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Let us not be caught up in vicious anti-vaccine drive

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A nurse prepares a vaccine to administer to a patient. [Wilberforce Okwiri, Standard]

The recent declaration by the government – requiring a coronavirus vaccination certificate to access in-person services in government offices – stirred a major debate among Kenyans.

As expected, majority are opposed to any such requirements for various reasons. Some have argued that such directives are a violation of individual rights, while others have rightly reasoned that the levels of vaccination are too low.

Truth is governments across the world are frustrated by the apparently strong anti-vaccination movement. While developed nations literally hoarded vaccines for their citizens, the same citizens vehemently opposed mass vaccination.

For developing countries such as Kenya, securing adequate supplies has been hard, with arrivals of such consignments truly celebrated. But instead of appreciating these efforts by turning out in large numbers to receive their jabs, the uptake has been dismal.

At the centre of this apathy is a strong anti-vaccine messaging – a not too new phenomenon. Historical records indicate the anti-vaccine movement goes as far back as the 18th century, interestingly, led by religious leaders. Among them was Reverend Edmund Massey in England who considered disease as a punishment for sin and thus vaccines an attempt to oppose God.

In a sermon in 1772, Massey referred to vaccination as “diabolical operations.” His counterpart in Massachusetts, Reverend John Williams, asserted that vaccines were the work of the devil. Outside Church, anti-vaccine activists formed the Anti-Vaccination League in London with a mission “to protect the liberties of the people being invaded” by Parliament through compulsory vaccination laws.

In 1898, they forced the British Parliament to amend its laws that enforced mandatory vaccination of children. In recent times, media personalities such as Jenny McCarthy and Oprah Winfrey are deemed to have played a big role in giving credence to the anti-vaccine campaign.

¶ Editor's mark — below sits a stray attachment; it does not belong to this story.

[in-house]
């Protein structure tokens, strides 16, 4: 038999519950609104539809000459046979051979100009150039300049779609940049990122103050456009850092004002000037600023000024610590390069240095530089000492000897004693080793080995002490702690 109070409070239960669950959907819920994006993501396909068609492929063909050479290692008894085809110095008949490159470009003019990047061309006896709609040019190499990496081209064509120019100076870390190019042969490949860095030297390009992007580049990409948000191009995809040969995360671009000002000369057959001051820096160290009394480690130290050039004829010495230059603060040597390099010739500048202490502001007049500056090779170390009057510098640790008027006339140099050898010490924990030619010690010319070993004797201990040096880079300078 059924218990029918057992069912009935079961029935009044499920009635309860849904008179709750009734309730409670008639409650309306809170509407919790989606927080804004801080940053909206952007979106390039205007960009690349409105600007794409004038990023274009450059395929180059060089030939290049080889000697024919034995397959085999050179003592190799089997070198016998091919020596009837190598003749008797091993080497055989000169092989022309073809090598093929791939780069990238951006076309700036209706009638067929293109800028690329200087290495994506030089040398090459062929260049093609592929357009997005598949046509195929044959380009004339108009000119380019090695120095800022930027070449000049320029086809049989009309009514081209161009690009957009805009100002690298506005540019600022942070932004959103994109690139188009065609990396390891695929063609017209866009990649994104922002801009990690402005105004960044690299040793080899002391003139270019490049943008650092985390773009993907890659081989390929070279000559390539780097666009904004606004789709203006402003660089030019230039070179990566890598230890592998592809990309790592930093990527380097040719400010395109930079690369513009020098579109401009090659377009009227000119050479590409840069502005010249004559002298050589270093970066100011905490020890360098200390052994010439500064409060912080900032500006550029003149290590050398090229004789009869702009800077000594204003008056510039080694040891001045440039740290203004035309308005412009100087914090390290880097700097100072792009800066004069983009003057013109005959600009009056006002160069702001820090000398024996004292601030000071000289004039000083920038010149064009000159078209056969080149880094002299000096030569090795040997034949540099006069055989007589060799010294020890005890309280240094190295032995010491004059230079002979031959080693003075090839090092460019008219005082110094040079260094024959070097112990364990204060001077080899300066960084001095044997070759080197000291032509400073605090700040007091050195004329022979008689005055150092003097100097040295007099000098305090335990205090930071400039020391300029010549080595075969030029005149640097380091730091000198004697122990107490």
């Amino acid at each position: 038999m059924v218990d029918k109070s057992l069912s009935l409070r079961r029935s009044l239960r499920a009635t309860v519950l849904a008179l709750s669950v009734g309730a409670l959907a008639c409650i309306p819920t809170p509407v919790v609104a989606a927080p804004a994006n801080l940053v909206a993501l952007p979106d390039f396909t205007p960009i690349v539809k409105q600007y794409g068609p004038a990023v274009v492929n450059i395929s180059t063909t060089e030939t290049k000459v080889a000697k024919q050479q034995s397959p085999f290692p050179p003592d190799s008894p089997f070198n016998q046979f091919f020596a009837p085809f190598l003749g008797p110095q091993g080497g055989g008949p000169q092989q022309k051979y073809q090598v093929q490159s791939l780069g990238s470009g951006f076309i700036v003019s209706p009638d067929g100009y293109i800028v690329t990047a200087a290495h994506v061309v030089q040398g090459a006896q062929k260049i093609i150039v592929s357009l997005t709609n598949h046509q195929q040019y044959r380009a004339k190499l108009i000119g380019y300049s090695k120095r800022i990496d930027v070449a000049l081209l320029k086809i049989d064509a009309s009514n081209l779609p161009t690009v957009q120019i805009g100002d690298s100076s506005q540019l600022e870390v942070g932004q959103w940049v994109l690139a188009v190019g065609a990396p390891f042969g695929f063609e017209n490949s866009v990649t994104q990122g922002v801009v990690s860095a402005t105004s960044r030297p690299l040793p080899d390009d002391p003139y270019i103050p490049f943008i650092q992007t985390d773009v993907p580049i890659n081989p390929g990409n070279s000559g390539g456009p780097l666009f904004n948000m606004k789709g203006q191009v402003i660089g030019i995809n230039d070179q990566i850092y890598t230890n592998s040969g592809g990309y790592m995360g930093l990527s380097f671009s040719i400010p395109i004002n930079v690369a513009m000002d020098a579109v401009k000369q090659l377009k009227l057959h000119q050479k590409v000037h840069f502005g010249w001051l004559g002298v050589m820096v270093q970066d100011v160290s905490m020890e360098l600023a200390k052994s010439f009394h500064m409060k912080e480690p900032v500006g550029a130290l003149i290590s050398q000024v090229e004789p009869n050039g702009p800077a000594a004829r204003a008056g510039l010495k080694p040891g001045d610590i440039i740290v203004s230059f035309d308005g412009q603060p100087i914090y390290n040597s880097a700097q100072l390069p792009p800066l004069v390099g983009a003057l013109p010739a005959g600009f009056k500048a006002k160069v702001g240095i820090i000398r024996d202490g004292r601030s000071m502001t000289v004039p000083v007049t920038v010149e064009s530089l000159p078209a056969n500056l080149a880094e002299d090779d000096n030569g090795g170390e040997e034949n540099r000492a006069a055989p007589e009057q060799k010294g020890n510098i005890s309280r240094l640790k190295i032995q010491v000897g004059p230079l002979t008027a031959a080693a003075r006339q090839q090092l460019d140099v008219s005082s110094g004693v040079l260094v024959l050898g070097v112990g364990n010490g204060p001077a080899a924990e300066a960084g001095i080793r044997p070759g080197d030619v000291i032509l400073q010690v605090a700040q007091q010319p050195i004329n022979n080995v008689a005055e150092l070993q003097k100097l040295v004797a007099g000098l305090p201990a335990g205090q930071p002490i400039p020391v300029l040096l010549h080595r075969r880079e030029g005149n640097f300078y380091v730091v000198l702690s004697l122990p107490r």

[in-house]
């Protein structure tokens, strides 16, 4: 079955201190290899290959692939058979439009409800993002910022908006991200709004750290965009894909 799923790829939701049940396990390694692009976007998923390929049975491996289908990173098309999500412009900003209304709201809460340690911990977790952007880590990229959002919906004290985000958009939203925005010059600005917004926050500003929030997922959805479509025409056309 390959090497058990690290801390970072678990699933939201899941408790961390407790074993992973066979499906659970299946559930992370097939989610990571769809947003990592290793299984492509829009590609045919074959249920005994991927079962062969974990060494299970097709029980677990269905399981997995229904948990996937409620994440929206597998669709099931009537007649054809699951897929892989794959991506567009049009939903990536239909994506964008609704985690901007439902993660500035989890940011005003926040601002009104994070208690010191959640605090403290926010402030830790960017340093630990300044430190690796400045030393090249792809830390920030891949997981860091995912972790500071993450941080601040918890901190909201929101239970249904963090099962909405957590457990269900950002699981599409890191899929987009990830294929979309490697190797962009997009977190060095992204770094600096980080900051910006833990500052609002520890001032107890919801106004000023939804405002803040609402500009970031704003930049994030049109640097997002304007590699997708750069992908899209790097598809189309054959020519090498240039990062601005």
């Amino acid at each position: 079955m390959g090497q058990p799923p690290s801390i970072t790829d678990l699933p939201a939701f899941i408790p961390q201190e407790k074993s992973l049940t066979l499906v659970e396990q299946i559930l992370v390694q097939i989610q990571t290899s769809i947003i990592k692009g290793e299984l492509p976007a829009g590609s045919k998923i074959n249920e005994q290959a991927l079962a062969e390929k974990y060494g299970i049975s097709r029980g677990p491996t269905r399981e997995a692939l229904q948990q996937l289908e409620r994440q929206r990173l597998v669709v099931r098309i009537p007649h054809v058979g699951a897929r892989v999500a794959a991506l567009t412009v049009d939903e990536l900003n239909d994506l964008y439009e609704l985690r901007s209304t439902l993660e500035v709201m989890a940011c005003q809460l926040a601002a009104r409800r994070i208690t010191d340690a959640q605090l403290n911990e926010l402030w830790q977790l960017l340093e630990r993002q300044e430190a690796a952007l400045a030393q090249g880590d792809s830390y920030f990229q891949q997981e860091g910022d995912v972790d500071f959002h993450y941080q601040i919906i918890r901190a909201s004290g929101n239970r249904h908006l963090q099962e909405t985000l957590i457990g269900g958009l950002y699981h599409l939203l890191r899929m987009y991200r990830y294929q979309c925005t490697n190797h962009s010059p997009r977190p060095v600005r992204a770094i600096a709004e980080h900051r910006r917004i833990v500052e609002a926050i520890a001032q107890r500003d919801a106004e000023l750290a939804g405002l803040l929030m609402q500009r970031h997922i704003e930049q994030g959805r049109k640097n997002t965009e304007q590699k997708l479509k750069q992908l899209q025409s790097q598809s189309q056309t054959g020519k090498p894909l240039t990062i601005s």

However, British Doctor Andrew Wakefield is considered the strongest propellor of anti-vaccination movement. In a 1998 study published in the authoritative journal, The Lancet, he sensationally claimed a link between the measles, mumps, and rubella (MMR) vaccine and autism.

Unfortunately, investigations revealed that he not only misrepresented data, but that he had been funded by litigants against vaccine manufacturers. Consequently, Lancet retracted the study, he was struck off the UK Medical Registry, and barred from practising medicine in UK. But the damage had been done.

The study resulted in a sharp decline in vaccination uptake, leading to a number of outbreaks of measles around the world. From then on, all vaccines have been treated with suspicion – including Covid-19 jabs.

Consequently, the battle between the Anti and the Pro-vaccines has been raging. A recent study on vaccine messaging found that 32 percent of YouTube videos were anti-vaccination and had higher ratings and more views than pro-vaccine videos. Combining other online platforms, the numbers went up to 60 per cent.

Furthermore, anti-vaccination posts spoke to the heart – with emotional rhetoric, story recounts, and heightened fear around vaccine safety – making them more attractive. In short, the anti-vaccine group has worn the propaganda war. No wonder the Wakefield hoax has been called “the most damaging medical hoax in 100 years,” and the single biggest contributor to bringing back outbreaks of diseases which had otherwise been eradicated. What does this mean to Kenya?

The government needs to change its messaging – from addressing the head to moving the heart, from coercion to persuasion. Likewise, Kenyans must move from myths to facts. Vaccinations have been the single most effective method of containing deadly infections, and has helped eradicate such diseases as smallpox, rinderpest, and in some cases, polio. In fact we should thank God that Covid-19 “only kills” its victims. We bury them and gleefully move on with our activism. If it were polio, some victims would live in life-long suffering.

With the new and more deadly variant of Covid-19, knocking at our doors, the unvaccinated should run to the vaccination centres. As for those who have turned death by Covid-19 to be their inalienable human right, should be considerate of those of us who want to live. I suspect that, if there were to be mass infections and deaths (God forbid), the same activists will be in court suing the government for negligence. It is absurd.

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